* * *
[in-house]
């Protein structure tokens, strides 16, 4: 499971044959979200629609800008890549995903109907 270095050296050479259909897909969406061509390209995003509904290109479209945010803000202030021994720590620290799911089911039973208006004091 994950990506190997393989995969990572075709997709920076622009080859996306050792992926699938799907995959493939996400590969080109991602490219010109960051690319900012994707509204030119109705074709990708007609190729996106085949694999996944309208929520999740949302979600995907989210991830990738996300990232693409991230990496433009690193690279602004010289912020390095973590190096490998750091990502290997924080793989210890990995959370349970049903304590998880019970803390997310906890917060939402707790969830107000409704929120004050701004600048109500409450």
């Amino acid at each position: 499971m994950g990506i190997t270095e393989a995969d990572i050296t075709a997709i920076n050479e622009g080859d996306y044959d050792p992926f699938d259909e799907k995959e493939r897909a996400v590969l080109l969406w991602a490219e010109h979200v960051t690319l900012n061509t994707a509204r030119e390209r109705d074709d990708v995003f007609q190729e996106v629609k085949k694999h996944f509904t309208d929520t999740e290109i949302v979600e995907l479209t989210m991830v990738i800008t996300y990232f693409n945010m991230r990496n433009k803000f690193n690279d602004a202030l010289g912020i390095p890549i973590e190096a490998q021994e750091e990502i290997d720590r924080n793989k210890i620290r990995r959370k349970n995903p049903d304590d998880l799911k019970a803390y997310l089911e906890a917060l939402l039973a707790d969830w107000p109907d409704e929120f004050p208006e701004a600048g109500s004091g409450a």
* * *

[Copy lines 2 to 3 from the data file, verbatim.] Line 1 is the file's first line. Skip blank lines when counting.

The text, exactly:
């Protein structure tokens, strides 16, 4: 499971044959979200629609800008890549995903109907 270095050296050479259909897909969406061509390209995003509904290109479209945010803000202030021994720590620290799911089911039973208006004091 994950990506190997393989995969990572075709997709920076622009080859996306050792992926699938799907995959493939996400590969080109991602490219010109960051690319900012994707509204030119109705074709990708007609190729996106085949694999996944309208929520999740949302979600995907989210991830990738996300990232693409991230990496433009690193690279602004010289912020390095973590190096490998750091990502290997924080793989210890990995959370349970049903304590998880019970803390997310906890917060939402707790969830107000409704929120004050701004600048109500409450």
């Amino acid at each position: 499971m994950g990506i190997t270095e393989a995969d990572i050296t075709a997709i920076n050479e622009g080859d996306y044959d050792p992926f699938d259909e799907k995959e493939r897909a996400v590969l080109l969406w991602a490219e010109h979200v960051t690319l900012n061509t994707a509204r030119e390209r109705d074709d990708v995003f007609q190729e996106v629609k085949k694999h996944f509904t309208d929520t999740e290109i949302v979600e995907l479209t989210m991830v990738i800008t996300y990232f693409n945010m991230r990496n433009k803000f690193n690279d602004a202030l010289g912020i390095p890549i973590e190096a490998q021994e750091e990502i290997d720590r924080n793989k210890i620290r990995r959370k349970n995903p049903d304590d998880l799911k019970a803390y997310l089911e906890a917060l939402l039973a707790d969830w107000p109907d409704e929120f004050p208006e701004a600048g109500s004091g409450a």